Blinded by Bad News, Investors May Miss South Africa Stock Rally
(Bloomberg) -- Investors blinkered by bad news from South Africa risk losing out on a stock rally, according to Standard Bank Group Ltd.
The country’s benchmark stock index slumped 11 percent last year amid stagnant economic growth, a deteriorating fiscal environment and political upheaval, while the Federal Reserve’s policy-tightening and concerns over the U.S.-China trade dispute also weighed on emerging-market stocks.
But equities are set for a recovery in 2019 as the economy gathers momentum, Standard Bank analysts including Chief Economist Elna Moolman said in their quarterly review of African markets, published on Friday.
Even after a 7.2 percent rally since mid-December, the FTSE JSE Africa All Share Index is still near its cheapest relative to emerging-market peers in almost seven years, according to data compiled by Bloomberg. That’s too pessimistic, given a recovery in consumer spending, healthier household balance sheets and improving consumer confidence, the analysts said.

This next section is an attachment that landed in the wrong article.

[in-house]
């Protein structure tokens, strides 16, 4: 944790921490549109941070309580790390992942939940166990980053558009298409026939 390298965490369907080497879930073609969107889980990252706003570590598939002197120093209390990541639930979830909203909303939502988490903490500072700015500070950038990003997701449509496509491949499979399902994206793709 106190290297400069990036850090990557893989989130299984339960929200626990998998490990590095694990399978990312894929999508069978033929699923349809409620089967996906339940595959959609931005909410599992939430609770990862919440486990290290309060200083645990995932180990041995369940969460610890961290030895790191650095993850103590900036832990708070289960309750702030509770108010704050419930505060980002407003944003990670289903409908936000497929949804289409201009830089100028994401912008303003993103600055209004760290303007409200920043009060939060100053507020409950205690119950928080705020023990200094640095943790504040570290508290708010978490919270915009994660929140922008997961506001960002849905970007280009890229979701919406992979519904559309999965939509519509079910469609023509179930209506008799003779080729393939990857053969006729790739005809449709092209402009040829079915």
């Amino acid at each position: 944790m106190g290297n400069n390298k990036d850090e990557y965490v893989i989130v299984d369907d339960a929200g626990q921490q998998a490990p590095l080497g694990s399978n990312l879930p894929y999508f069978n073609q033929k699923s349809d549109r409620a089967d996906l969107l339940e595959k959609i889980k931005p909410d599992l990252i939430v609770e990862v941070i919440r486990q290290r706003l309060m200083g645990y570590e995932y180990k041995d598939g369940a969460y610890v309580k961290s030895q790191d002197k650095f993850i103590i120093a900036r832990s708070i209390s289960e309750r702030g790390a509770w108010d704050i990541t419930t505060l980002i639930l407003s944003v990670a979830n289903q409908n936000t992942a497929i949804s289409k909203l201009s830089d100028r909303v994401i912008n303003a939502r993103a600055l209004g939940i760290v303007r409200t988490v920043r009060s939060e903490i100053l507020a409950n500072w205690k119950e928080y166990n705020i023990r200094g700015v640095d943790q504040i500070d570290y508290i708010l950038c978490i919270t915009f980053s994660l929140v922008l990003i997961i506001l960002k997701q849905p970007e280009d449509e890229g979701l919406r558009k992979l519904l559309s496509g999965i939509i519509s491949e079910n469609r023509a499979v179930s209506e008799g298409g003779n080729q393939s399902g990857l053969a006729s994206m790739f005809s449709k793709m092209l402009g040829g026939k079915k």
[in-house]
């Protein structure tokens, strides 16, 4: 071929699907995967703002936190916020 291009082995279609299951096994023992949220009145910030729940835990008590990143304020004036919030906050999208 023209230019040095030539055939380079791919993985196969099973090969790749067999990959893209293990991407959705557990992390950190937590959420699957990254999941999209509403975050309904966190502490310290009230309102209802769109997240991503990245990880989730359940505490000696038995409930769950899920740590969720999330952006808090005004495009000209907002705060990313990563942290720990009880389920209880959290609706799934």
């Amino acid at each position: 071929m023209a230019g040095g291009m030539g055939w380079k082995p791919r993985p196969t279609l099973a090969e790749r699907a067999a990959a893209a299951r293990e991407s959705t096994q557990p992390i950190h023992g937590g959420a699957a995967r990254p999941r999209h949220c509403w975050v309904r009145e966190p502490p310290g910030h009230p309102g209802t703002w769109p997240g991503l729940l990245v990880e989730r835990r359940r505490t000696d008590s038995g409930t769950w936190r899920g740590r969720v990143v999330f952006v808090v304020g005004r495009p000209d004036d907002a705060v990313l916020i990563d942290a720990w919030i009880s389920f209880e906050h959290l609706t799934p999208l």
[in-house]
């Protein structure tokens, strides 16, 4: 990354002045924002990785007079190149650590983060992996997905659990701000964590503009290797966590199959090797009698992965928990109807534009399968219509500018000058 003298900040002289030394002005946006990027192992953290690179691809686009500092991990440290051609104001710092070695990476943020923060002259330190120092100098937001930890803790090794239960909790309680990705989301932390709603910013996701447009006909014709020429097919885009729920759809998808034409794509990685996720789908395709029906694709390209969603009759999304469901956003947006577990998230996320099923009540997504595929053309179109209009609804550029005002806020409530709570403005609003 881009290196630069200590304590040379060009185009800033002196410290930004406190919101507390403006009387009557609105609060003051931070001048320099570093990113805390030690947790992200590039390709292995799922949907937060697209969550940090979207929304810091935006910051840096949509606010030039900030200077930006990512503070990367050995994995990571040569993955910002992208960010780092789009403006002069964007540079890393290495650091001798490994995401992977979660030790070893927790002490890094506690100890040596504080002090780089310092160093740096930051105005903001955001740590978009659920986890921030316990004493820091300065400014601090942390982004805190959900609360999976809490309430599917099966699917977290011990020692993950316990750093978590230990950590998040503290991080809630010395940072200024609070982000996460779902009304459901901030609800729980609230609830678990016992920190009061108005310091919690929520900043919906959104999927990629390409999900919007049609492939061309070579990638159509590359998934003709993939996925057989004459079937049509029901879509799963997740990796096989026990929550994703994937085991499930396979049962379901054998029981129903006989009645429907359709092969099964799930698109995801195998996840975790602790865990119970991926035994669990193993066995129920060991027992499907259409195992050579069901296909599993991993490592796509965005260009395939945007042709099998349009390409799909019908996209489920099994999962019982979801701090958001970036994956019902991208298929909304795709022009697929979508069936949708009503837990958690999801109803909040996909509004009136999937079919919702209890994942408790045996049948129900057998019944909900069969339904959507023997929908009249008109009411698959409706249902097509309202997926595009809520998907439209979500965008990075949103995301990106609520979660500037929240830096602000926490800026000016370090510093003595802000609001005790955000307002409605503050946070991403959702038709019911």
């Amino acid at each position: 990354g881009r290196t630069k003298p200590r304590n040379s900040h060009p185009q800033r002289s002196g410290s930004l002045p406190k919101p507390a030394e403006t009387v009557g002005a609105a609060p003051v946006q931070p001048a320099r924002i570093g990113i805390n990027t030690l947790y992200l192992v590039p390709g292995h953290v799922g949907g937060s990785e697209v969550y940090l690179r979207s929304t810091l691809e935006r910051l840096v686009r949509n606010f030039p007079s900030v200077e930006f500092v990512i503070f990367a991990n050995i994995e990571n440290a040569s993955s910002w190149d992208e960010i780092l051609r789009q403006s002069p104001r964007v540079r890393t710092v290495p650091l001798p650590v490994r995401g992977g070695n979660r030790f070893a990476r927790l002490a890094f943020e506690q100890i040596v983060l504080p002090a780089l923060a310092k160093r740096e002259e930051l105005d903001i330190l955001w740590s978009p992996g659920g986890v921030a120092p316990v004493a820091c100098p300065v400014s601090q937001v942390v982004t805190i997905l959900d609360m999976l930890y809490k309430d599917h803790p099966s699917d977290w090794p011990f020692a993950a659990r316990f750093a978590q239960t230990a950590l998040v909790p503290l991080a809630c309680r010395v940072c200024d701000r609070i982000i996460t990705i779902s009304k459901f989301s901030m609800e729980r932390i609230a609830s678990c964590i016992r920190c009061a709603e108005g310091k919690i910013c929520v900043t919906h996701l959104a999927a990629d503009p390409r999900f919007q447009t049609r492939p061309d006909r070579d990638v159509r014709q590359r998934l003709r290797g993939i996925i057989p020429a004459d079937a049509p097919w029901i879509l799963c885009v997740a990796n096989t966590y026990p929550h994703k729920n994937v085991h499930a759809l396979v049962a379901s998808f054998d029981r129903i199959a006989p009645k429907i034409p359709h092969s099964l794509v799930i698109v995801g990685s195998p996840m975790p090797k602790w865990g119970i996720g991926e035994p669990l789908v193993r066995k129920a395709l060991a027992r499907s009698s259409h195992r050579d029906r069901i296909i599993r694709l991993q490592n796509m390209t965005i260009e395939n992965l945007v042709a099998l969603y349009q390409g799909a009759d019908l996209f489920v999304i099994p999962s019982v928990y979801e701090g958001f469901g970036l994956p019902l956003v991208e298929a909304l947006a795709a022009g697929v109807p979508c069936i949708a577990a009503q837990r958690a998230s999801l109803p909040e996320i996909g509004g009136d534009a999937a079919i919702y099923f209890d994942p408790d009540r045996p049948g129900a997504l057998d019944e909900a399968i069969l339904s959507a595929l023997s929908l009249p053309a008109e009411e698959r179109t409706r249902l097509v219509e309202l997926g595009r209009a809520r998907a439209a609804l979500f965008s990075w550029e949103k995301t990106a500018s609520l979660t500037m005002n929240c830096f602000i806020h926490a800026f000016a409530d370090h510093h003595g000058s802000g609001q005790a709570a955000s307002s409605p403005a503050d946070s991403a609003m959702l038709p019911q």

“A worst-case growth scenario is being priced into South African equities, and we believe this is overdone,” the analysts said. “We remain constructive on the South African equity market outlook and believe that 2019 will usher in a higher growth path for South Africa.”
Not everyone agrees. Foreign investors sold a net 53 billion rand ($3.9 billion) of South African equities last year and have dumped another 12.1 billion rand in January. The economy is forecast to grow just 1.5 percent in 2019 following last year’s estimated 0.7 percent expansion. Investors are also concerned about President Cyril Ramaphosa’s ability to implement much-needed reforms as an election looms in May.
“Growth-skeptical investors appear to be waiting for a real growth recovery,” the Standard Bank analysts said. “Even factoring in investors’ more pessimistic growth outlook, we believe the market is overly discounting bad news, having de-rated more in 2018 than during previous risk-off phases barring the global financial crisis and the 1998 Asian crisis.”
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